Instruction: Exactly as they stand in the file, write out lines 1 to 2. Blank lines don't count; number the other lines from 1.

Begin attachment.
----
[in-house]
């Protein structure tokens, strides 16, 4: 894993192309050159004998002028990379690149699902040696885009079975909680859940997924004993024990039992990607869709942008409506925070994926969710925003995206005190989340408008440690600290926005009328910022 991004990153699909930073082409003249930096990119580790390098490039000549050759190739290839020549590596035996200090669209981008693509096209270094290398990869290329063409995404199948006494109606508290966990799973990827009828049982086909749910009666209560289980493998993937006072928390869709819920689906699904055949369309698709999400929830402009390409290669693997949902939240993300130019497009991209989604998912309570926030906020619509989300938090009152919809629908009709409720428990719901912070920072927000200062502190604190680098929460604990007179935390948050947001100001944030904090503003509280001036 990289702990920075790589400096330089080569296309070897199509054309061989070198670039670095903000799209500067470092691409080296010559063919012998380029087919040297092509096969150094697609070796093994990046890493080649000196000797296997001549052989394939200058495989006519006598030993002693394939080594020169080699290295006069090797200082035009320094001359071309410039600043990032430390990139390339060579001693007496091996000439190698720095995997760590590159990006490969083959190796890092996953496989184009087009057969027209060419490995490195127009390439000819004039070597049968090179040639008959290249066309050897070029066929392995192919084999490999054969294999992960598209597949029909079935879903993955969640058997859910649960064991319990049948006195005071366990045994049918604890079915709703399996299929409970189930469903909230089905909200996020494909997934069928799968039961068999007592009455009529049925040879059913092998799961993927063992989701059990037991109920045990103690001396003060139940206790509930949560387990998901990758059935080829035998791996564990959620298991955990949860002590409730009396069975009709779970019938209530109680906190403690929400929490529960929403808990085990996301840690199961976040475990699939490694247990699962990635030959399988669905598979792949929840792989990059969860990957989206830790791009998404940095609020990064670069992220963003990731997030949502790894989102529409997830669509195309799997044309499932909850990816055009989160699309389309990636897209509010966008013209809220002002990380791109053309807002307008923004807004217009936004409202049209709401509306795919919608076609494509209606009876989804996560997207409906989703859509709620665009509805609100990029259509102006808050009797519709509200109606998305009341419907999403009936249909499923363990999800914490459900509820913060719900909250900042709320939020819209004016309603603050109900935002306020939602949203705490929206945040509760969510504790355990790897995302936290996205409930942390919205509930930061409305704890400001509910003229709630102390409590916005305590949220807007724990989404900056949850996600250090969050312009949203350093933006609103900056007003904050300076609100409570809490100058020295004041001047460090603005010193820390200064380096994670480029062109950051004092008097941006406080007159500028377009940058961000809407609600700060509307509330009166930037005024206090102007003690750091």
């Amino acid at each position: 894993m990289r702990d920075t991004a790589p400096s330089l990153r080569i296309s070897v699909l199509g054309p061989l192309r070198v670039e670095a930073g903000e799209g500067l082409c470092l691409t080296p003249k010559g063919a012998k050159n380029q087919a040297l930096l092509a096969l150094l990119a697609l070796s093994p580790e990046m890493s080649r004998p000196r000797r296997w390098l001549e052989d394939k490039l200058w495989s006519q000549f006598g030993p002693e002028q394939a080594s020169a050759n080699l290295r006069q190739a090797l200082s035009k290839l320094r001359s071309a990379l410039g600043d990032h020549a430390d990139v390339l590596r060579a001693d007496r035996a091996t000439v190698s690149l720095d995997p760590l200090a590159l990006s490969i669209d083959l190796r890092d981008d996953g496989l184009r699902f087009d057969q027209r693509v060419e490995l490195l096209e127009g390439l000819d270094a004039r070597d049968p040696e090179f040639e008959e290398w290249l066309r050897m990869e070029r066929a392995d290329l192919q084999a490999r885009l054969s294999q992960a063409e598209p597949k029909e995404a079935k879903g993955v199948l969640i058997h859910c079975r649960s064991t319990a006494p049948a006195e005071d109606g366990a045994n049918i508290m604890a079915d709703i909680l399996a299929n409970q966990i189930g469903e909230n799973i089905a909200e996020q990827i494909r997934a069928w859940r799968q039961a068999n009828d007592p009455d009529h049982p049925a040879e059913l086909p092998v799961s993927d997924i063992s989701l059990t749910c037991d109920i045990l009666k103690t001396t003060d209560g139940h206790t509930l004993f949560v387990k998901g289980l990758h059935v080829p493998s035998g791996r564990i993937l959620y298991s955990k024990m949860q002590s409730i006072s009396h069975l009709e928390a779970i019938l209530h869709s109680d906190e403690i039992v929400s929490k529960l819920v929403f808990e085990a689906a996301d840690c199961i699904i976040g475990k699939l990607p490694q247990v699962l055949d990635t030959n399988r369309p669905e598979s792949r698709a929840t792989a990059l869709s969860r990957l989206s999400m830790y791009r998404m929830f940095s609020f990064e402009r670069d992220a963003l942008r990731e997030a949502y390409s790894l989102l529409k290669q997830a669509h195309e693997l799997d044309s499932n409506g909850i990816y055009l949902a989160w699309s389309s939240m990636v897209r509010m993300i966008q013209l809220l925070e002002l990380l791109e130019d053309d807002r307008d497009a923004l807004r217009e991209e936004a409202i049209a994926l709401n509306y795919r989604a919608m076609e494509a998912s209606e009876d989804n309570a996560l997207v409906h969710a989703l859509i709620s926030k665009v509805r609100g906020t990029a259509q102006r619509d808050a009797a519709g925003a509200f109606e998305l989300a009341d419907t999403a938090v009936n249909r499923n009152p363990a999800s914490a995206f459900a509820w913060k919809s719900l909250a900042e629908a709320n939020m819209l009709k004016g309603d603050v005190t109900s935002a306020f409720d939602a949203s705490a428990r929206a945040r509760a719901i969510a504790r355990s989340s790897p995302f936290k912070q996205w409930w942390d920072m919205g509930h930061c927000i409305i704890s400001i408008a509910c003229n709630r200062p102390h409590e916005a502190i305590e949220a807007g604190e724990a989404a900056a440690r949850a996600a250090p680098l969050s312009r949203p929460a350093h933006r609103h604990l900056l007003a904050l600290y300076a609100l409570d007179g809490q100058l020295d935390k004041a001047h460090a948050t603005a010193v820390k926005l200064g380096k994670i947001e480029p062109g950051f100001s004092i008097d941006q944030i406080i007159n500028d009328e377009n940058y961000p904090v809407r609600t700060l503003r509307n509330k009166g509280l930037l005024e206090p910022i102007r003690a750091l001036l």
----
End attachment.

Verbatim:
[in-house]
């Protein structure tokens, strides 16, 4: 894993192309050159004998002028990379690149699902040696885009079975909680859940997924004993024990039992990607869709942008409506925070994926969710925003995206005190989340408008440690600290926005009328910022 991004990153699909930073082409003249930096990119580790390098490039000549050759190739290839020549590596035996200090669209981008693509096209270094290398990869290329063409995404199948006494109606508290966990799973990827009828049982086909749910009666209560289980493998993937006072928390869709819920689906699904055949369309698709999400929830402009390409290669693997949902939240993300130019497009991209989604998912309570926030906020619509989300938090009152919809629908009709409720428990719901912070920072927000200062502190604190680098929460604990007179935390948050947001100001944030904090503003509280001036 990289702990920075790589400096330089080569296309070897199509054309061989070198670039670095903000799209500067470092691409080296010559063919012998380029087919040297092509096969150094697609070796093994990046890493080649000196000797296997001549052989394939200058495989006519006598030993002693394939080594020169080699290295006069090797200082035009320094001359071309410039600043990032430390990139390339060579001693007496091996000439190698720095995997760590590159990006490969083959190796890092996953496989184009087009057969027209060419490995490195127009390439000819004039070597049968090179040639008959290249066309050897070029066929392995192919084999490999054969294999992960598209597949029909079935879903993955969640058997859910649960064991319990049948006195005071366990045994049918604890079915709703399996299929409970189930469903909230089905909200996020494909997934069928799968039961068999007592009455009529049925040879059913092998799961993927063992989701059990037991109920045990103690001396003060139940206790509930949560387990998901990758059935080829035998791996564990959620298991955990949860002590409730009396069975009709779970019938209530109680906190403690929400929490529960929403808990085990996301840690199961976040475990699939490694247990699962990635030959399988669905598979792949929840792989990059969860990957989206830790791009998404940095609020990064670069992220963003990731997030949502790894989102529409997830669509195309799997044309499932909850990816055009989160699309389309990636897209509010966008013209809220002002990380791109053309807002307008923004807004217009936004409202049209709401509306795919919608076609494509209606009876989804996560997207409906989703859509709620665009509805609100990029259509102006808050009797519709509200109606998305009341419907999403009936249909499923363990999800914490459900509820913060719900909250900042709320939020819209004016309603603050109900935002306020939602949203705490929206945040509760969510504790355990790897995302936290996205409930942390919205509930930061409305704890400001509910003229709630102390409590916005305590949220807007724990989404900056949850996600250090969050312009949203350093933006609103900056007003904050300076609100409570809490100058020295004041001047460090603005010193820390200064380096994670480029062109950051004092008097941006406080007159500028377009940058961000809407609600700060509307509330009166930037005024206090102007003690750091």